I mean really, that’s the great thing about horror films, they’re really not that forgiving when it comes to movie making. You need to use every aspect of what makes a film work to sell the horror. It started with the script, pacing in the script and how we need to lay it out, and it became about just making all these elements. I wanted my cinematographer, who did an unbelievable job, this guy named Norm Li, we really wanted to push the darks and we talked about it. Here’s the great thing, we did a lot of testing on these devices and these devices are such a friend because they’re backlit, so the darks are really favored and helped out. So you can shoot really dark and there’s so much forgiveness when it ends up on the device. You can see things in a different way. We had the first ever LUT for an iPad or iPhone. Back to your question, every aspect of the filmmaking has to really utilize the horror aspects. Not only the script, then it becomes the lighting, the sound, the performance. There’s a lot of slow, creepy things going on and it’s accentuated a lot for that effect. How certain things are shot, where people stand in reference to doorways, what’s going on in the background, what lenses do you use to make sure someone’s standing or sitting somewhere and you can see down the hall and there are doors, the anticipation of what could happen out there is as terrifying as what you’re not seeing; playing with that stuff a lot.
Tell me a little bit about what post-production has been like.
EDELSTEIN: It’s similar, but it’s different. You’ve got a lot more footage, right? And you’re kind of cutting differently, but the post-production flow is the same to a point, you’re still cutting picture, but you’re dealing with encoding. There’s a standard def version of this and there’s HD version. So, say chapter 1, I have to encode multiple ways so I’m compressing the master file. And I have tested all these devices endlessly to make sure that it’s working, and then it’s one server. In post-production the editing flows normal, and then you start interjecting IOS developments and server technology – not that that hasn’t ever been done before, but it certainly hasn’t been done in this situation. So that was a huge challenge for everyone on the backside. It just becomes problem solving. There were certain things that we just didn’t know if we could accomplish, but we figured it out. My editor really busted his hump. You know, you’re not handing something off to a studio. And I had a post-production supervisor I’ve worked with in the past, he’s one of my great friends. He just streamlined things and in the future we’ll streamline post even more. On the sequel I really want to start rolling more like a television show, because then I can start serving the content immediately. This I had to do it all at once and plan, get it done, know that the app will work. Now that the app architecture works and it’s solid, all I have to do is get into production and start rolling and we can go on forever. Post-production is interesting because it’s the same, but different.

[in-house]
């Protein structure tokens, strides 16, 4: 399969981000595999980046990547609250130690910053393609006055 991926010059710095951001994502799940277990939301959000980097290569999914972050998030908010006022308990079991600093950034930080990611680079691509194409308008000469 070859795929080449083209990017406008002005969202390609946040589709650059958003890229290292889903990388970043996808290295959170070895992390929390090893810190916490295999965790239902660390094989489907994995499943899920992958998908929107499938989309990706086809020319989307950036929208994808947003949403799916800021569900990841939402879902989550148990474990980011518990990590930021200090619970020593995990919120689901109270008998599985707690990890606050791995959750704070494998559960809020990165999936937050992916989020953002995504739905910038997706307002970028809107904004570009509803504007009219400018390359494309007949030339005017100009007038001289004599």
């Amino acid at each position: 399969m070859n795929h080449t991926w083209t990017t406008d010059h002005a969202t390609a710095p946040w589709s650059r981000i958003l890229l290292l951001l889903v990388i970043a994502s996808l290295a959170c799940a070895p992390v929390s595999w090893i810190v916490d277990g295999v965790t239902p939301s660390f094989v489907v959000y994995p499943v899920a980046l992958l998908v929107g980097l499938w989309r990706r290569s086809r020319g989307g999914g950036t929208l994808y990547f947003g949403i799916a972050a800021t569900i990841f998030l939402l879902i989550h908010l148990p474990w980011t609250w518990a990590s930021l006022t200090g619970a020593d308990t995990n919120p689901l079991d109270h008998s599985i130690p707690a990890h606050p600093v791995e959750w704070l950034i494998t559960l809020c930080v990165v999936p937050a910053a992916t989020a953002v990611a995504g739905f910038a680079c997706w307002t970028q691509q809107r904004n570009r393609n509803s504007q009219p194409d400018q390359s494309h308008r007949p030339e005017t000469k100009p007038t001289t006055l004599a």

If someone is really into this and watches every chapter as soon as they get it, How long can people expect to spend with the story?
Longer than a feature, for sure. I’ll say it’s longer than a feature and it’s not a mini-series. It’s a different form. They should also know that the window at the end of watching this experience, which is definitely over a month’s time depending on how fast you accelerate, that window for us bringing you new content is closing because we’re going to start shooting in July. So people should really look at it as a story that’s never going to end.